Capital lettered and bold words come from the beginning of chapters and sub-chapters before giving way to normal print in Oil on Water. The interpretation of this phenomenon is that Habila is trying to show to us how the people’s lives started on a bright note, full of hope with the knowledge that oil will be exploited in their domain and by extension their lives will be bettered but how their high expectations and hopes have been shattered with the reality on ground. When sentences begin in chapters and subchapters of the text, they are either capitalized or emboldened. This depicts the hope and high expectations of the people at the commencement of oil exploitation. However, these capital lettered and emboldened words are peters out as soon as they start and this also depicts the short-lived nature of the people’s hopes. For soon after oil exploitation, their lives took a downward turn. Their waters become contaminated that they can no longer drink, their hitherto means of livelihood which had been fishing could not strive again because of the contaminated water; and worst of all the government that exploits the oil puts nothing in place to assuage their sufferings. Therefore the abrupt end of capitalized and emboldened words show the abrupt end of the peoples hopes leaving them impoverished, malnourished and diseased. The persistent use of these two graphological elements (Capitalized and emboldened words) shows how persistent the people are in trying to raise their hope or better their lot. Conversely, the petering out of the two devices as soon as they start shows how equally often they have failed to achieve their desires.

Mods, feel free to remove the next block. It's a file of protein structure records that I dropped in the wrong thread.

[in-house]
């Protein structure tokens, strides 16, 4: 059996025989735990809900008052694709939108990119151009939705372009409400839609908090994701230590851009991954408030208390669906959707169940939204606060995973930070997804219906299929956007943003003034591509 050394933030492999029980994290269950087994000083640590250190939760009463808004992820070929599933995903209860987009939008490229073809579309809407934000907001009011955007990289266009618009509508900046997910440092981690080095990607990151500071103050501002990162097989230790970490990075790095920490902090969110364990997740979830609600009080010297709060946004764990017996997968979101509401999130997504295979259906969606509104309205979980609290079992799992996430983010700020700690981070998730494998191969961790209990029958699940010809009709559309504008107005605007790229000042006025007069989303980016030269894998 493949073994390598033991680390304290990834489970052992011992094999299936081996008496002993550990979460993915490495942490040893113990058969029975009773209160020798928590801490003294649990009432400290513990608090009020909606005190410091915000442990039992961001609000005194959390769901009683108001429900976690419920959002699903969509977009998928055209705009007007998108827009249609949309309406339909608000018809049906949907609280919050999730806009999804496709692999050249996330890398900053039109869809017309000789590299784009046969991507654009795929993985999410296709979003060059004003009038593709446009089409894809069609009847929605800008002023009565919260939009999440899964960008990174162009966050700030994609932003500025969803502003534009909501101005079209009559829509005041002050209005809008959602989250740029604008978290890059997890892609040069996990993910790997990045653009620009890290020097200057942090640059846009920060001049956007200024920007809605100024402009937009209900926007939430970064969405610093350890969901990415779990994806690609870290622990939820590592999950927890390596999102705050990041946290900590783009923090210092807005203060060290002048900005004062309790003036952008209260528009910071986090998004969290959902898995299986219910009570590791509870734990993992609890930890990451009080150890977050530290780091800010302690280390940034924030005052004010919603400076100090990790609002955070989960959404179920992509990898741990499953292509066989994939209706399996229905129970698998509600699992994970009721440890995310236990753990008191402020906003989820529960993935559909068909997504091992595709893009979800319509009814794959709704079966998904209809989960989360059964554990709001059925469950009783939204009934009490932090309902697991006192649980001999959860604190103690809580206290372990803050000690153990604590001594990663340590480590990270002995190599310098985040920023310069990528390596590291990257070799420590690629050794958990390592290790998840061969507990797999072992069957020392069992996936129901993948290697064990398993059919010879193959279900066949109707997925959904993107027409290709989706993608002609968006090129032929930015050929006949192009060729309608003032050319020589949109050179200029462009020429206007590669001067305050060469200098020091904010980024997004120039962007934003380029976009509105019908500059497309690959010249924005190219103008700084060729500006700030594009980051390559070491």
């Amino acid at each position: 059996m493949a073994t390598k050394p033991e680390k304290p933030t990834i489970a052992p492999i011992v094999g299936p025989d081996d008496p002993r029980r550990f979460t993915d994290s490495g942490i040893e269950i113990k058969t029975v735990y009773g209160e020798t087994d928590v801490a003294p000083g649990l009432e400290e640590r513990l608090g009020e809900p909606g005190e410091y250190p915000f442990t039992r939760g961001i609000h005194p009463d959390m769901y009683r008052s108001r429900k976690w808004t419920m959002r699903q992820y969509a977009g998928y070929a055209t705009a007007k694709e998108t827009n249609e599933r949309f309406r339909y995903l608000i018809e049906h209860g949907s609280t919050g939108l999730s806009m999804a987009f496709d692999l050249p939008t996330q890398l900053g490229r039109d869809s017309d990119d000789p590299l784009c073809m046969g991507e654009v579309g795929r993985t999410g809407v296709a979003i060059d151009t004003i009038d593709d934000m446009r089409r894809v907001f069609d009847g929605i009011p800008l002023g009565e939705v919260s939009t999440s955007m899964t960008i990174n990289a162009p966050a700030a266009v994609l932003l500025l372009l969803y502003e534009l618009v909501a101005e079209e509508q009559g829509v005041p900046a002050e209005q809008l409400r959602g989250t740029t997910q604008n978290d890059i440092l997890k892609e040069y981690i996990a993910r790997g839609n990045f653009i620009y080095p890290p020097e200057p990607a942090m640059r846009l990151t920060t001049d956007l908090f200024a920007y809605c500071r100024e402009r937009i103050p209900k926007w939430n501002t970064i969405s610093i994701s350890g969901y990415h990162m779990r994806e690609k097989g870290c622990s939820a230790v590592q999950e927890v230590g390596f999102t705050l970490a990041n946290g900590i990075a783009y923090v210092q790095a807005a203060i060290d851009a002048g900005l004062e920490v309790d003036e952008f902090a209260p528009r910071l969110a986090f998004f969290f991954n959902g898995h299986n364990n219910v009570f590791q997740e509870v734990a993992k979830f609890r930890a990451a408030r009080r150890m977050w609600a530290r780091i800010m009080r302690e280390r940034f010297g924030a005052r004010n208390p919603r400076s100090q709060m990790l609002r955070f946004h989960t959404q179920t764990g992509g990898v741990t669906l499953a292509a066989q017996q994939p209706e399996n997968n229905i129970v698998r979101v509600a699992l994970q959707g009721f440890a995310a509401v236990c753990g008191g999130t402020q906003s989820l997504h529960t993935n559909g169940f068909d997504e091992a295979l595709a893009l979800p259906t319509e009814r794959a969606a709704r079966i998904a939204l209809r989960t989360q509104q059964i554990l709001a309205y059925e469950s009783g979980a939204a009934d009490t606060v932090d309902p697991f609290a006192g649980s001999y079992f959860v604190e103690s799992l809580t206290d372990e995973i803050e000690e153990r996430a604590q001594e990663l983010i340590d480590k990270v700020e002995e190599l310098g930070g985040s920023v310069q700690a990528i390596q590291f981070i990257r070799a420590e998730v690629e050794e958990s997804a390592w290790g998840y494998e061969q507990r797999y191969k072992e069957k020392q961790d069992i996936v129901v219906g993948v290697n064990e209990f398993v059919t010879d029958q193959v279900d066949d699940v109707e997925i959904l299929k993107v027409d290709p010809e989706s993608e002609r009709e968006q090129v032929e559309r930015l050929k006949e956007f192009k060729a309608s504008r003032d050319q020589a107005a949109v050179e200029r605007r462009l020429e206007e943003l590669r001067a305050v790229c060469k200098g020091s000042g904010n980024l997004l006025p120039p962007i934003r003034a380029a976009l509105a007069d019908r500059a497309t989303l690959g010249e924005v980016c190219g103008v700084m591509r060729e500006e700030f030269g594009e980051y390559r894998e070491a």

The italicized words, despite appearing abnormal among normal print words, convey meaning nevertheless and without them, the text will not be complete. By implication, the people of the Niger-Delta, despite their being unable to live life to the fullest just like people from other parts of the country do, are still Nigerians and thus very important to the survival of the country. They should therefore not be despised.
We have succeeded in making an attempt at the interpretation of Habilas Oil on Water using graphology as a stylistic device. We hope that this interpretation helps in making the text more explicit to the reader.